Occupying a world between the cerebral and the grotesque, the multimedia work of New York- based artist, Mores McWreath, examines notions of freedom, choice and materialism. McWreath appropriates commercial slogans, pop music lyrics, and other commonplace, confrontational sources of American consumerist culture and joins them together, not only mimicking the information overload with which we are faced daily, but underlining the fragmented, senseless nature that media can achieve in contemporary culture. His chosen format mirrors the traditional method of advertising – brief and attention-grabbing. Placed together in seemingly inconsequential sequences, the viewer is led to view human existence through a construed mental play-back perspective, one imbued with dark humor and oftentimes a blurred sense of meaning. Leaving the viewer to actively pursue understanding of and meaning in the information presented, McWreath challenges the viewer to rise above passive observation to critical self analysis.
McWreath’s suburban childhood home of Westlake, Ohio has left the greatest impression on him and it is this for which his on-screen alter ego, Will Westlake, is named. Dominating his most recent work, Will Westlake is the volatile, fickle, über consumer. Constantly kicking, screaming and antagonizing, mostly in commercial spots for chain restaurants and clothing stores, Westlake exudes the token arrogant masculine aura with which American mainstream culture has always had a love-hate relationship. Westlake is not a foil to McWreath’s own self, rather he serves as the artist’s acknowledgement of his own struggles and failures to resist the allure of capitalism. The Bud, The Seed, The Egg (2008, left), features multiple vignettes of Will Westlake caged in a suffocating, bland corporate office space. Each varies radically regarding topic – from reciting the ridiculous amounts of toothpaste options at Target to singing the theme song of the television show, Growing Pains. His newest video, Remain (2009), uses a deserted, post-apocalyptic scene as its backdrop and sets Will Westlake to providing the viewer with an interchangeable set of platitudes and enigmatic statements such as “Your instincts are wrong” and “Fashion is all about self expression.” In conjunction with the large, empty space, and Westlake’s obvious isolation, it appears as if Will Westlake may even be reflecting on himself.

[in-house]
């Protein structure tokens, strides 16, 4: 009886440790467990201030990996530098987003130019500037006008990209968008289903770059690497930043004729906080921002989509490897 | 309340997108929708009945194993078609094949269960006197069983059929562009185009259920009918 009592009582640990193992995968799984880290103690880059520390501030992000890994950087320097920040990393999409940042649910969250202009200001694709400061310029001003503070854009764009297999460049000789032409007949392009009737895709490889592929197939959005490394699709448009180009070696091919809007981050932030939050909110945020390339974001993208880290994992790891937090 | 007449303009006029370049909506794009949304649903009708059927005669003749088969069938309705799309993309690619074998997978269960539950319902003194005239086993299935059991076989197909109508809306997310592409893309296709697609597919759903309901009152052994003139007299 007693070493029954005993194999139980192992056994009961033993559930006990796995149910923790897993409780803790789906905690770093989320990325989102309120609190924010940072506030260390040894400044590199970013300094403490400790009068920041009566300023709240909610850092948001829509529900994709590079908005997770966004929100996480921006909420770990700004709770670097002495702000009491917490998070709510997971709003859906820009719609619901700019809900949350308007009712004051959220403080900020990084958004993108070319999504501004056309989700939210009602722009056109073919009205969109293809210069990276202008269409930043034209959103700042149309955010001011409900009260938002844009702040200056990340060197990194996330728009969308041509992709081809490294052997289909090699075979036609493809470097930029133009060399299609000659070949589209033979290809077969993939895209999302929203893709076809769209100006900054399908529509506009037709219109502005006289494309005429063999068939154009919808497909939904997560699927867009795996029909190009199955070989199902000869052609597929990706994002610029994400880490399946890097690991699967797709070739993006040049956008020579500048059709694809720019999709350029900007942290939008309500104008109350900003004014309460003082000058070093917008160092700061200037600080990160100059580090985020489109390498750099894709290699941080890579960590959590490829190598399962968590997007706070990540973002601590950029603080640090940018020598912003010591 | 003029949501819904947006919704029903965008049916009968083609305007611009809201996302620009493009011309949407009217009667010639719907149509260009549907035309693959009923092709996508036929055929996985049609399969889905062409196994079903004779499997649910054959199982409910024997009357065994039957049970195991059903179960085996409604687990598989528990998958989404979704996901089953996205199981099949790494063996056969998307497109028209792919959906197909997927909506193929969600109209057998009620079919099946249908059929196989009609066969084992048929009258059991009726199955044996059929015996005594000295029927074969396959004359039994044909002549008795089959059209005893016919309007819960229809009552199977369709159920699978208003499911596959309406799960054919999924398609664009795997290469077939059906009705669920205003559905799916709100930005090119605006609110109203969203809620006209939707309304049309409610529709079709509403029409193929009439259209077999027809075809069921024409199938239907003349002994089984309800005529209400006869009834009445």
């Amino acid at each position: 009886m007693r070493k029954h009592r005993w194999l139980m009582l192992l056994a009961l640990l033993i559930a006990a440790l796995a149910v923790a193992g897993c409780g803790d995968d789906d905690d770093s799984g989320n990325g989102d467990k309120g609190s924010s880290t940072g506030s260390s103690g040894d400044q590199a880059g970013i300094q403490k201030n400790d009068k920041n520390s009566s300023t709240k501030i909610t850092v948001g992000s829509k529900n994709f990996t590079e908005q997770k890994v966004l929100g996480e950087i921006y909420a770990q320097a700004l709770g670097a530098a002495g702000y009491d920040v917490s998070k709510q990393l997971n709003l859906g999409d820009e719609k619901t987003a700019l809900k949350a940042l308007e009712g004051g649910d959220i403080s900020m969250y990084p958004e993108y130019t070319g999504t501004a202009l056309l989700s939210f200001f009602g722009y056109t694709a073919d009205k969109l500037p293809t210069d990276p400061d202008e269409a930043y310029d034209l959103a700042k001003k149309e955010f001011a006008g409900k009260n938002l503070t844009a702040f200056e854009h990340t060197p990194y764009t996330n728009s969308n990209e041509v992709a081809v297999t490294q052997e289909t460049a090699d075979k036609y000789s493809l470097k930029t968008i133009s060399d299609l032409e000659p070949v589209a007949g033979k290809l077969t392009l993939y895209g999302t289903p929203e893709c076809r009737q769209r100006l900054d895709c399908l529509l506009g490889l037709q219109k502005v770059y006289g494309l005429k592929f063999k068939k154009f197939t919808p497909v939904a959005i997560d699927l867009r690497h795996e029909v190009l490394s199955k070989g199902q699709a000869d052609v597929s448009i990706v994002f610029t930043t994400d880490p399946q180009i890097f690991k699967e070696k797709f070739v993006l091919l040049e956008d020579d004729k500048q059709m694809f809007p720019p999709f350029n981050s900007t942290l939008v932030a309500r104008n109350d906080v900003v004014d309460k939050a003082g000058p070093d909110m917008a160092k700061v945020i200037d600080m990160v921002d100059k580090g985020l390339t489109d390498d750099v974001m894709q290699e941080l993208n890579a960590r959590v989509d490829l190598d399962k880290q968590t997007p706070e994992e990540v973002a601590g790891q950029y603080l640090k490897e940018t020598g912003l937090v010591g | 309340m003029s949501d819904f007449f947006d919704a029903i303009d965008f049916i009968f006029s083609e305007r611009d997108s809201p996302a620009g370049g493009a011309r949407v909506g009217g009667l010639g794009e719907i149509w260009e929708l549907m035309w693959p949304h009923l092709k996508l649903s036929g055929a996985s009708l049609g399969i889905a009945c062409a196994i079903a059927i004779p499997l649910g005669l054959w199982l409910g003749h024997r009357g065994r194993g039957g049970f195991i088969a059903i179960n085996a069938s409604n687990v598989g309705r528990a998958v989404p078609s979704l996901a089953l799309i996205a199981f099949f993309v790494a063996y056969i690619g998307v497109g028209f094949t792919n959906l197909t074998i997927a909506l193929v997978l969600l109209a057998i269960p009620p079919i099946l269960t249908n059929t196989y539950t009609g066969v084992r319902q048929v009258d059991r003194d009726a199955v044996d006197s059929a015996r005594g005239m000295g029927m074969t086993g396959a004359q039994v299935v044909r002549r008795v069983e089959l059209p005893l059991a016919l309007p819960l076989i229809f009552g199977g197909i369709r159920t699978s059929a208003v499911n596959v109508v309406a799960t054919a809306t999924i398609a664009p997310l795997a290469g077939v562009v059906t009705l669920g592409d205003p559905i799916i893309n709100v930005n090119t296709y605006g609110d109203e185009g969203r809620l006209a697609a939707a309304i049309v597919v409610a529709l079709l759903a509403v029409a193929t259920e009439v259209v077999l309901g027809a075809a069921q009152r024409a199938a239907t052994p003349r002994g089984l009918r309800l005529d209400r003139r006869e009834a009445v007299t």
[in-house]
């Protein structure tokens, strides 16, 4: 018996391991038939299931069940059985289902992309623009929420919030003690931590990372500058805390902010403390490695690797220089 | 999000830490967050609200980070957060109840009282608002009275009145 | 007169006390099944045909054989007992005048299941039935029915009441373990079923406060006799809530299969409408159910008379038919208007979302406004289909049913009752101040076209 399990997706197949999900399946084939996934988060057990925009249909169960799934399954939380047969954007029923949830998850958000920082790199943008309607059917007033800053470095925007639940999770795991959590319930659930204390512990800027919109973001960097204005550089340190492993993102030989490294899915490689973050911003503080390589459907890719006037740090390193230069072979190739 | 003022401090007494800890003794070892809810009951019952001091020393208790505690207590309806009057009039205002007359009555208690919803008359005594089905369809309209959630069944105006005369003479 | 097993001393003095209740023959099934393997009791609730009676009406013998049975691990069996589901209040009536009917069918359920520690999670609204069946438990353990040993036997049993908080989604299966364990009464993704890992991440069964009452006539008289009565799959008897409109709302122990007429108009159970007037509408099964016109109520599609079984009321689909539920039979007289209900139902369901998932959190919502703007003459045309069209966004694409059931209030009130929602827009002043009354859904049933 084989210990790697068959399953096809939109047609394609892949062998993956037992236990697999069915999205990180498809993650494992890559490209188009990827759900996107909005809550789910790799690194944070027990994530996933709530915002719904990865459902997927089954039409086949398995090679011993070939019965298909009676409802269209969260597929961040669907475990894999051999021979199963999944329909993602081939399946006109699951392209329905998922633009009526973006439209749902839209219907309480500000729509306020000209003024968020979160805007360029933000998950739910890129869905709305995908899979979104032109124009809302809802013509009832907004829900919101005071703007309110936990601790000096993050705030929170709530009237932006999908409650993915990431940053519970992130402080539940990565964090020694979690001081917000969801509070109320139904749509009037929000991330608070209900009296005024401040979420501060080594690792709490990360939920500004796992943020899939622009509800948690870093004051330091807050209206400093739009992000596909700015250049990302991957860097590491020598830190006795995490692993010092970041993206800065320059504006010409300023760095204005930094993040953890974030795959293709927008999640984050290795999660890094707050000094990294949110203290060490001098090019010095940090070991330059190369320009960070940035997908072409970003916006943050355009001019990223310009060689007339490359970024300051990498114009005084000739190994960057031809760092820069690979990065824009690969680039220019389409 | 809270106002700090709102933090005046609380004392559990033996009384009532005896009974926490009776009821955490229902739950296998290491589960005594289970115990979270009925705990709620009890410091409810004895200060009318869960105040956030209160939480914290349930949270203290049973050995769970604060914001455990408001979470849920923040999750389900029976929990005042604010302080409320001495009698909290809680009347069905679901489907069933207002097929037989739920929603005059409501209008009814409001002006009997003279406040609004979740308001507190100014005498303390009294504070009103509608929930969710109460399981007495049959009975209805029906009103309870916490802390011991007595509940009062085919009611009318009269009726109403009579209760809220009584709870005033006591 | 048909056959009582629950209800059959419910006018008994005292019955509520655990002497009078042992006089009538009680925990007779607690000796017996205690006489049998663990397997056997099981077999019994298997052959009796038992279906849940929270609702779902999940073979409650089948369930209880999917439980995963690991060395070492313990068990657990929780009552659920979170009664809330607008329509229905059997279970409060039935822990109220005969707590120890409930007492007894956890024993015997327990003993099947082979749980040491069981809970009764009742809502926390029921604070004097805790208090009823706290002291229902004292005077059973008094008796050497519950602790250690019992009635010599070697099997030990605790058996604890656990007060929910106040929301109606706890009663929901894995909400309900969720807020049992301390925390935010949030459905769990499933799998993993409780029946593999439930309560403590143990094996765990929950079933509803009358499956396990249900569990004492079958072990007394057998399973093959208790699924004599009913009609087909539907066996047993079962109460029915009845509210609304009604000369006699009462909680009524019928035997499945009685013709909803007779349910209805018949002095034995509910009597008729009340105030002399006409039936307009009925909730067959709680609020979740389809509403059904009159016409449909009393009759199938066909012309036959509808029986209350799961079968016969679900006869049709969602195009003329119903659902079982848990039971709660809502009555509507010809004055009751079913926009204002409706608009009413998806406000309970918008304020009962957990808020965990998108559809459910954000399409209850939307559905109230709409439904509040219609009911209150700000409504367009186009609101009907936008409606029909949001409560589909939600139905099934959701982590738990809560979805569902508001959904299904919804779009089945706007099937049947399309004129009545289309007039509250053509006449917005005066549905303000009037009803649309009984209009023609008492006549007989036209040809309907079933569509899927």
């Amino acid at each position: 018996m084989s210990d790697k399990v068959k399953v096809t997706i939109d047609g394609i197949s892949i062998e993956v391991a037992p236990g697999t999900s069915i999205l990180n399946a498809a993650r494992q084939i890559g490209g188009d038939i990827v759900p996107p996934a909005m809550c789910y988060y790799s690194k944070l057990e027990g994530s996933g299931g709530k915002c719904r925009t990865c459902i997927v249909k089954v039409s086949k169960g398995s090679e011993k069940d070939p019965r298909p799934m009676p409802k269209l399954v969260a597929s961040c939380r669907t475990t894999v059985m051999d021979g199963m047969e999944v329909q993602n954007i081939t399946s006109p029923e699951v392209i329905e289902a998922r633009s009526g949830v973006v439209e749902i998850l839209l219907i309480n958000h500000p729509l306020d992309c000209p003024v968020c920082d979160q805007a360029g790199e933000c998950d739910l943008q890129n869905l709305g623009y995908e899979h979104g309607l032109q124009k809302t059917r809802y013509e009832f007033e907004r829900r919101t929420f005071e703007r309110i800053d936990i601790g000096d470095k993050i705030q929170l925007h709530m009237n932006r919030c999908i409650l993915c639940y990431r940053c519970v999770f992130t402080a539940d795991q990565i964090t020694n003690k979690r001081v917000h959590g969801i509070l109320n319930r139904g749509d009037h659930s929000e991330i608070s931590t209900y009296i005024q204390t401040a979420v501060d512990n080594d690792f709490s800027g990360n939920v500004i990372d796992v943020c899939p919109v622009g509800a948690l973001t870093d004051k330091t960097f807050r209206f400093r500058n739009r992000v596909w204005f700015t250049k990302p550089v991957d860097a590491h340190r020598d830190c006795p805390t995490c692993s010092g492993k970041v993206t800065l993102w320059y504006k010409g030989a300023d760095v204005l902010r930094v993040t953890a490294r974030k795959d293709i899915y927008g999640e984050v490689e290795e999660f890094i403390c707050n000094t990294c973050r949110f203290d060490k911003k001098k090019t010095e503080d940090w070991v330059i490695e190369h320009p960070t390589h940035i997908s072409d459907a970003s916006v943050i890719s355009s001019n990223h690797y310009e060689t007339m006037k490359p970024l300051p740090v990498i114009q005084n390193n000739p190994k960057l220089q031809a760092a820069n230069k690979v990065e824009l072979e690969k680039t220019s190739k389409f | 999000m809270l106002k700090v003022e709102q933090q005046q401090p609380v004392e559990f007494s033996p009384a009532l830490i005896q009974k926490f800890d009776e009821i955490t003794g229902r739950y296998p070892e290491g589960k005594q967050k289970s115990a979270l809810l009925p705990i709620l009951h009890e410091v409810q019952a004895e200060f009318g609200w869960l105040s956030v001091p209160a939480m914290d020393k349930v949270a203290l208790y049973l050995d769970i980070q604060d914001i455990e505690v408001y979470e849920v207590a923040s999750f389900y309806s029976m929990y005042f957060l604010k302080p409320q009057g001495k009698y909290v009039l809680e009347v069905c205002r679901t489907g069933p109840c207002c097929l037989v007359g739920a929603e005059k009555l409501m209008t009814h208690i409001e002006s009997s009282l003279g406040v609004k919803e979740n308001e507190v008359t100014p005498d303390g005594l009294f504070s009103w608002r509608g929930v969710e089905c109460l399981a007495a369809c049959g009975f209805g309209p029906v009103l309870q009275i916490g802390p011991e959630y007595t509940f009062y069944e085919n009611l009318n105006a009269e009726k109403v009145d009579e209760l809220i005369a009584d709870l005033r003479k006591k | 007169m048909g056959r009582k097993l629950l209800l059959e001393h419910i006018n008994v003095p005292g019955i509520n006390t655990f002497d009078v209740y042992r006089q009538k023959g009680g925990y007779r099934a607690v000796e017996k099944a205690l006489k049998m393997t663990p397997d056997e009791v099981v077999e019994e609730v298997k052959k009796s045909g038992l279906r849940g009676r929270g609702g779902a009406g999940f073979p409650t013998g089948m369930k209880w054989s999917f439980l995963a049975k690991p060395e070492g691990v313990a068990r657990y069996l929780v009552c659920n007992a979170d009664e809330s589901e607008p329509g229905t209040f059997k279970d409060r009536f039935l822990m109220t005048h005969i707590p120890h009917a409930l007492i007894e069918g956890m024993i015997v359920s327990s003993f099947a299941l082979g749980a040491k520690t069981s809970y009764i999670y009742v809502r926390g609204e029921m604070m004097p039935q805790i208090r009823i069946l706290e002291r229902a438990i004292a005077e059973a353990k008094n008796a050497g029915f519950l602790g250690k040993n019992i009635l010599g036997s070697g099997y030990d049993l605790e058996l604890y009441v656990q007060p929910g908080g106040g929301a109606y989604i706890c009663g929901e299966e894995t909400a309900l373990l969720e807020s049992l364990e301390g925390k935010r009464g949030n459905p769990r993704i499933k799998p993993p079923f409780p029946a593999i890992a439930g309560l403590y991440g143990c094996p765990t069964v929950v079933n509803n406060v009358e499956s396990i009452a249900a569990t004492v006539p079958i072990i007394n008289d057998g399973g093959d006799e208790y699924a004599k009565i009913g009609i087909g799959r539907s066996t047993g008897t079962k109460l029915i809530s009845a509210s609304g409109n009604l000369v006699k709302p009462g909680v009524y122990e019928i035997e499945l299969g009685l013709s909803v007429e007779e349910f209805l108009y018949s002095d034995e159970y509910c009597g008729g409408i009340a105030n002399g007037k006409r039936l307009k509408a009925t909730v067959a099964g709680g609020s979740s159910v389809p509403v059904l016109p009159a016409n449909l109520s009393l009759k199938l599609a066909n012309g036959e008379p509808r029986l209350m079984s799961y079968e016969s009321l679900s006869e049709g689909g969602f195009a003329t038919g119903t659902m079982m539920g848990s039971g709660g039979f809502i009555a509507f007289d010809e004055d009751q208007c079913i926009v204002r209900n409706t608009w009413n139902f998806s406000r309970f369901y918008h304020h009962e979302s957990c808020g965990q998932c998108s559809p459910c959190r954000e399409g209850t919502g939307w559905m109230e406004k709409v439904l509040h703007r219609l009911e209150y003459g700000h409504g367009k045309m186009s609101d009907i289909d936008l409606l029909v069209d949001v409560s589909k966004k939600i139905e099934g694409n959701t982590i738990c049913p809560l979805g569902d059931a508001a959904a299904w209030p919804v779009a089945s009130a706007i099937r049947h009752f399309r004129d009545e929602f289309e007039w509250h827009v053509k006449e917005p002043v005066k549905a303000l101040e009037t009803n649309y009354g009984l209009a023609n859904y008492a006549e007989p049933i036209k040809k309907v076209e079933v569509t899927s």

On view at CUE Art Foundation, McWreath’s first solo show in New York, will be an installation of his most recent video and sculptural work, including a large-scale projection of Remain.